When you are facing child custody issues or trying to navigate the development of a parenting plan in Illinois, it is extremely important to have a Brookfield child custody lawyer on your side. Child custody matters are complicated, and they often are emotionally difficult ones that can result in disputes between parents and other family members. Recent changes to Illinois law (750 ILCS 5/) have attempted to reshape the notion of child custody in the state in order to emphasize the important relationship between the parent and the child. As such, we no longer use the term “child custody” when it comes to the law, but instead we refer to the “allocation of parental responsibilities.”
If you are going through a divorce in Brookfield and have children from the marriage, or if you have questions about child custody laws in Illinois, it is important to understand how child custody laws in the state have changed in recent years. What does the allocation of parental responsibilities entail?
Before the law changed, the court would make determinations about two types of child custody:
Each of these areas of child custody either could be sole custody (such as sole legal custody or sole physical custody) or shared (such as shared legal custody or shared physical custody). With changes to the law, however, legislators sought to provide more flexibility. Now, when the court allocates parental responsibilities, it still makes decisions about who will make important decisions about the child’s upbringing and who will provide caretaking functions for the child (now called “parenting time” under the law). However, it can be more flexible in its approach. For example, in allocating significant decision-making responsibilities, the court can decide that one parent should make important educational decisions for the child, while the other parent should make important religious upbringing decisions for the child.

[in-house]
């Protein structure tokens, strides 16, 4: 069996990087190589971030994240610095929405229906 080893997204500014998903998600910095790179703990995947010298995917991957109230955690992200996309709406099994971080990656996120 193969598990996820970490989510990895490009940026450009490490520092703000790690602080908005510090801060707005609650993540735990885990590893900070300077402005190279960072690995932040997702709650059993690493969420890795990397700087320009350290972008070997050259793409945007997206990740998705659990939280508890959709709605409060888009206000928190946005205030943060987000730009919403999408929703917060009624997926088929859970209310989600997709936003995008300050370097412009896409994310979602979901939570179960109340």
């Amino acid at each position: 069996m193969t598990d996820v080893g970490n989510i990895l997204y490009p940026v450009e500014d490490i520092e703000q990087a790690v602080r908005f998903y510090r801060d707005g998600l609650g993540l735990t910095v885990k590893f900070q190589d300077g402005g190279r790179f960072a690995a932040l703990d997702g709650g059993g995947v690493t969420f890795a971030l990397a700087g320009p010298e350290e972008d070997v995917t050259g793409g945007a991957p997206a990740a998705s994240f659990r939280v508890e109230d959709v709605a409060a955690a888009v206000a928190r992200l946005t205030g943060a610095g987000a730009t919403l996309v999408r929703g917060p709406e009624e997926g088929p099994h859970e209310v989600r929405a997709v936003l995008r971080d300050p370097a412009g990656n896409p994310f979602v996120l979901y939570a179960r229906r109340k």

To be clear, under the new law, the court allocates the following parental responsibilities:
The law also gives parents in Brookfield the opportunity to develop a “parenting plan,” through which the parents come to an agreement about significant decision-making responsibilities for the child as well as parenting time. When parents are able to come to an agreement about a parenting plan, then that plan can be submitted to the court for approval.
If the court approves of the parenting plan, it will go into place. In situations where parents cannot agree to a parenting plan, then the court will allocate parental responsibilities. A Brookfield family lawyer can speak with you about developing a parenting plan.
To learn more about the allocation of parental responsibilities in Illinois or to obtain assistance with your case, an experienced Brookfield family law attorney can help. An advocate at Arami Law can speak with you today. Contact Arami Law to learn more about the services we provide.
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